Early 2008 - Time for an upgrade?

Discussion in 'MacBook Pro' started by Bibgibs, Sep 4, 2011.

  1. Bibgibs macrumors newbie

    Joined:
    Sep 4, 2011
    #1
    I know there's a thread on this at http://forums.macrumors.com/showthread.php?t=1212731 but my circumstances are different.

    I currently use the early 2008 MBP 15.4" model with upgraded RAM (4GB). I am a heavy Xcode user (doing iPhone dev as well as other Mac and web development). I also do minor graphic work in Adobe products. I have a pretty beefy desktop, but it's mostly used for gaming and other Windows/*nix development.

    Most of the time while using Xcode, it will hang when I begin a build process, which is very annoying. The build time on basic projects takes quite a while, and larger, more mature projects even longer. I experience these hangs on both Xcode 3 and 4.

    I am thinking about either buying a 4GB stick so I would have a total of 6GB of RAM, and possibly upgrade my HDD. I'm a little hesitant, as I don't want to keep investing in an old laptop.

    I'm highly debating on whether or not I should upgrade to the 2011 MBPs. Does anyone have any thoughts or suggestions? I'm sure there are others who were/are in my situation. I'm also trying to decide whether to go with the 15.4" again or go with the 17". I really like the 1920x1200 resolution of the 17", and I have seen some good deals online for it. Should I just stick it out until the upcoming releases of the MBP line?
     
  2. GrannySmiths macrumors newbie

    Joined:
    Sep 4, 2011
    #2
    There are some tweaks you can do to xcode to make it run a bit quicker. I also do iOS development and have noticed it hang on my 2010 MBP at times.

    I think xcode uses the CPU when compiling. I have 4GB in my MBP, but most of the time its pretty quick which would suggest it's a CPU issue. Either that, or there is something on your machine that's causing the issue. But, saying that, I know a few developers that are using the 2008 models without issues.

    Have you monitored the CPU and RAM at compile time?
     
  3. Bibgibs thread starter macrumors newbie

    Joined:
    Sep 4, 2011
    #3
    With 2 Xcode projects, iOS Simulator and Chrome running, I have about 300 MB free of RAM.

    It seems the hangups are somewhat random. They don't always occur. I've noticed when they do happen, GDB seems to be the culprit. I'm not 100% sure, however. Xcode also eats up the CPU when compiling (going over 150% use), which sounds normal, since it is intensive to build.

    I'm also suspecting it could be Chrome. I've noticed that it eats up quite a bit of RAM, so the hangups (sometimes even over a minute) could be caused by the OS trying to swap.
     
  4. GrannySmiths macrumors newbie

    Joined:
    Sep 4, 2011
    #4
    Chrome and Firefox are notorious for eating up ram. I switched to Chrome because Firefox was terrible, then I noticed Chrome did the same, just a little less. If you have a lot of plugins/extensions they also make it worse.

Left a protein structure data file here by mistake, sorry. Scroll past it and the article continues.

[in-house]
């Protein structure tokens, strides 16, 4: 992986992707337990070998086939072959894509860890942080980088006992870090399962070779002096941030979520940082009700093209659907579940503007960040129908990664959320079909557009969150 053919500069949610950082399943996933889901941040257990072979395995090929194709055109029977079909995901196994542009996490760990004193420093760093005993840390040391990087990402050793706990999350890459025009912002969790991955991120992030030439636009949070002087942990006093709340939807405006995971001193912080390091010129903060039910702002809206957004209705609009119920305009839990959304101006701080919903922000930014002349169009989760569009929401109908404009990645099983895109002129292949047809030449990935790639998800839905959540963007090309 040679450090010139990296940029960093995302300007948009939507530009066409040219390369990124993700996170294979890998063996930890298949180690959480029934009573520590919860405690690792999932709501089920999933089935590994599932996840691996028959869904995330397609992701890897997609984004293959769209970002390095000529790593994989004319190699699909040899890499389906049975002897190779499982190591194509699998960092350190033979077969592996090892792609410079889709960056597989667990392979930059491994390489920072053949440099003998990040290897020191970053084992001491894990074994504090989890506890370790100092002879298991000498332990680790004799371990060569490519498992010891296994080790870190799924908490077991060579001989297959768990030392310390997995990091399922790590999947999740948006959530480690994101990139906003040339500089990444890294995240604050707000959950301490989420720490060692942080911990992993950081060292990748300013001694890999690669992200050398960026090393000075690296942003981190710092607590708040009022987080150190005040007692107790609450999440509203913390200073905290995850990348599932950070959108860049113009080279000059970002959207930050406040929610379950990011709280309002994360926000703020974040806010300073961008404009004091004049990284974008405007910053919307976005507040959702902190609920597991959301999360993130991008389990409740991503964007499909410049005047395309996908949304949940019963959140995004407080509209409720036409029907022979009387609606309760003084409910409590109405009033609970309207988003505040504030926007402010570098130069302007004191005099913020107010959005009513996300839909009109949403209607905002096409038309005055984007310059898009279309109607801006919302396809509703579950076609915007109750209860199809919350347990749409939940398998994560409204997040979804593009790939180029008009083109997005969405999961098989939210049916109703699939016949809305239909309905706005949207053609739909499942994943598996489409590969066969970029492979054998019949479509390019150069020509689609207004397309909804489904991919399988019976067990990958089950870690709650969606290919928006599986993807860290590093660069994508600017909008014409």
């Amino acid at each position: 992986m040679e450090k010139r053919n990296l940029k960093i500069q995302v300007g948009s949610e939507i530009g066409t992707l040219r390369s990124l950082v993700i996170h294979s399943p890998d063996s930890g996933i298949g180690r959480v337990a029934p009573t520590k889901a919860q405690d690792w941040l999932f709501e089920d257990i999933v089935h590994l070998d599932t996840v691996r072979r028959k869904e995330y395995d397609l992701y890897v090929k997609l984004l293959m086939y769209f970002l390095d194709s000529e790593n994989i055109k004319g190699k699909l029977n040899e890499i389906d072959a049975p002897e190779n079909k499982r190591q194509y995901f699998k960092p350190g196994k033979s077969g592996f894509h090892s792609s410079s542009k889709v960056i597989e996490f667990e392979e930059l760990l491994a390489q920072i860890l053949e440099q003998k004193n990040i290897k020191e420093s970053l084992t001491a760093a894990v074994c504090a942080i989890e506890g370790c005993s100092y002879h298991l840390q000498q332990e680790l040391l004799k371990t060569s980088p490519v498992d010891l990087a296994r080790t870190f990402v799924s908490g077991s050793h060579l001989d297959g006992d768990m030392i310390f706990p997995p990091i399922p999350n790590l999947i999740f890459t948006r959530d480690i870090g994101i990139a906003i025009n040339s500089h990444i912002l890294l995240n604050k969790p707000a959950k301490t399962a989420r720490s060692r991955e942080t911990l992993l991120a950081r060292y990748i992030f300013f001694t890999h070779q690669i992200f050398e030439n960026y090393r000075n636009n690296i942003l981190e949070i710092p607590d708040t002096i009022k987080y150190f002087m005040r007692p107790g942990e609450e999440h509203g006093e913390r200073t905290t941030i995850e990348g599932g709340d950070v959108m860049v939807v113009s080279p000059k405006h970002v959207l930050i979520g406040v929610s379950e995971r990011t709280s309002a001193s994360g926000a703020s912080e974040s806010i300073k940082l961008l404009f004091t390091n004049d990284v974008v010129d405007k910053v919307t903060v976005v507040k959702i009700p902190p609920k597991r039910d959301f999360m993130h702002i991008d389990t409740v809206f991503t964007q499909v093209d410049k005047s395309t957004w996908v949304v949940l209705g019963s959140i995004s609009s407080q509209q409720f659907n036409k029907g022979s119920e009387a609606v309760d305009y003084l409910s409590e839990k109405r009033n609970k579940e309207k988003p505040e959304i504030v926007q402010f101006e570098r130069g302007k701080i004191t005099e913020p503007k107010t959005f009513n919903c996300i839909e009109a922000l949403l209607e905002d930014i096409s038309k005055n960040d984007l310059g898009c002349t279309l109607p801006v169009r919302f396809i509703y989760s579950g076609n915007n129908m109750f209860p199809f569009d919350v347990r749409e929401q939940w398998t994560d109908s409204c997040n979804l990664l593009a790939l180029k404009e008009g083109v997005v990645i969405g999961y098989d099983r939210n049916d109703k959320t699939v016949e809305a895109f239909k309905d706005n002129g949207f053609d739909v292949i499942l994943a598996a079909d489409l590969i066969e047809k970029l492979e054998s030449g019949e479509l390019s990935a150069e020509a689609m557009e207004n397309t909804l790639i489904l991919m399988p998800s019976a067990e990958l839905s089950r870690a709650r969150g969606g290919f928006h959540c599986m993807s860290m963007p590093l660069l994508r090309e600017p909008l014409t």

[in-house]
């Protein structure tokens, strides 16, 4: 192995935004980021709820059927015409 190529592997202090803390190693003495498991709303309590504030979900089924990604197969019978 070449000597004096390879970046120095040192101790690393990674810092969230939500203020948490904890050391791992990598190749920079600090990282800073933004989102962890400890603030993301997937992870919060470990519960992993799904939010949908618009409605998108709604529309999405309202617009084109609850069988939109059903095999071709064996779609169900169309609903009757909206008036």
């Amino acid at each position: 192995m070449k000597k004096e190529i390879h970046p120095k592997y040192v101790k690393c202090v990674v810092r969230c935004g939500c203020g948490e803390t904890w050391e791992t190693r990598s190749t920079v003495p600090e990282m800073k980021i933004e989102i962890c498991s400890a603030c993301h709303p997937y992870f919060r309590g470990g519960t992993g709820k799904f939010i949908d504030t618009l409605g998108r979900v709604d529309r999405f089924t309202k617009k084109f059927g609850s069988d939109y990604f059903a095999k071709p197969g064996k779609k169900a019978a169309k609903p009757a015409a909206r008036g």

If you're like me you hate to close tabs incase you lose the information you was just reading, and then you end up with 25 tabs open and wonder why the computer is running slow lol.
     
  5. Young Spade macrumors 68020

    Joined:
    Mar 31, 2011
    Location:
    Tallahassee, Florida
    #5
    I would also suggest monitoring CPU and RAM during the hangups and throughout the day (RAM). If the CPU isn't maxing out, then moving to a new MBP wont' really give you any benefits as you aren't fully using what the old one can offer.

    From what I've read, heavy x-code usage requires a lot of ram; I'd suggest just picking up 2 4gb sticks for under 50 bucks online and sticking that in the machine for 8 gigs of ram; I'm going to end up doing that pretty soon.

    Getting a new hard drive won't bring performance increases, not majorly noticeable ones that would justify the money, IMO. If you want to increase storage speed, go for an SSD.
     
  6. Bibgibs thread starter macrumors newbie

    Joined:
    Sep 4, 2011
    #6
    Ha ha, yeah, that's pretty much the same for me as well. I currently don't have any plugins installed though.

    The 2x4GB sticks are for DDR3. The early 2008 MBP only take DDR2. Although there are 2x4GB sticks for DDR2, early 2008 MBPs max out at 6GB (the "secret" firmware didn't update to allow 8GB for early 2008). Sadly, DDR2 is much more expensive than the DDR3 you mentioned.

    SSD is a good choice, but then again, we're talking about a big investment for such an old laptop.
     
  7. Young Spade macrumors 68020

    Joined:
    Mar 31, 2011
    Location:
    Tallahassee, Florida
    #7
    Thanks for the RAM clarification.

    But big? And you say that like the SSD can't simply be transfered to a newer laptop when the time comes. It isn't like buying a new engine for an old car; you're buying a part to upgrade into the machine that can be REMOVED and installed in a new machine within minutes.

    Your machine isn't that old either; I just sold a 07 black macbook that ran perfectly fine. New HD, 4 gigs of ram, had no problems with it. 3 years isn't old at all. And, for what you use it for, it should you at least another year, if not more.

    EDIT: I initially thought this was another poster and not you, the OP, who stated this, hence it seeming like a rebuttal.

    But the machine you have should last you a very long time. If you want speed, simply get a SSD and, when you're ready to upgrade, pop it out and put it in the new model. It isn't like the SSD will break or need to be replaced as well.
     
  8. Bibgibs thread starter macrumors newbie

    Joined:
    Sep 4, 2011
    #8
    I've had a lot of issues with this MBP. I've had to replace the left logic board twice, MagSafe, and the battery.

    Getting an SSD would definitely increase the speed for bootups. But for performance, getting an SSD is not necessarily the best option. If I were to buy the SSD to speed up every day usage, then it's more likely that I have a RAM issue (not enough) because the OS is constantly swapping between RAM and disk.

    I think I might just buckle down and buy the extra 4GB stick of RAM to bump me up to 6GB. I'll most likely be buying http://www.newegg.com/Product/Product.aspx?Item=N82E16820220495 I might also buy an SSD, but I haven't decided yet.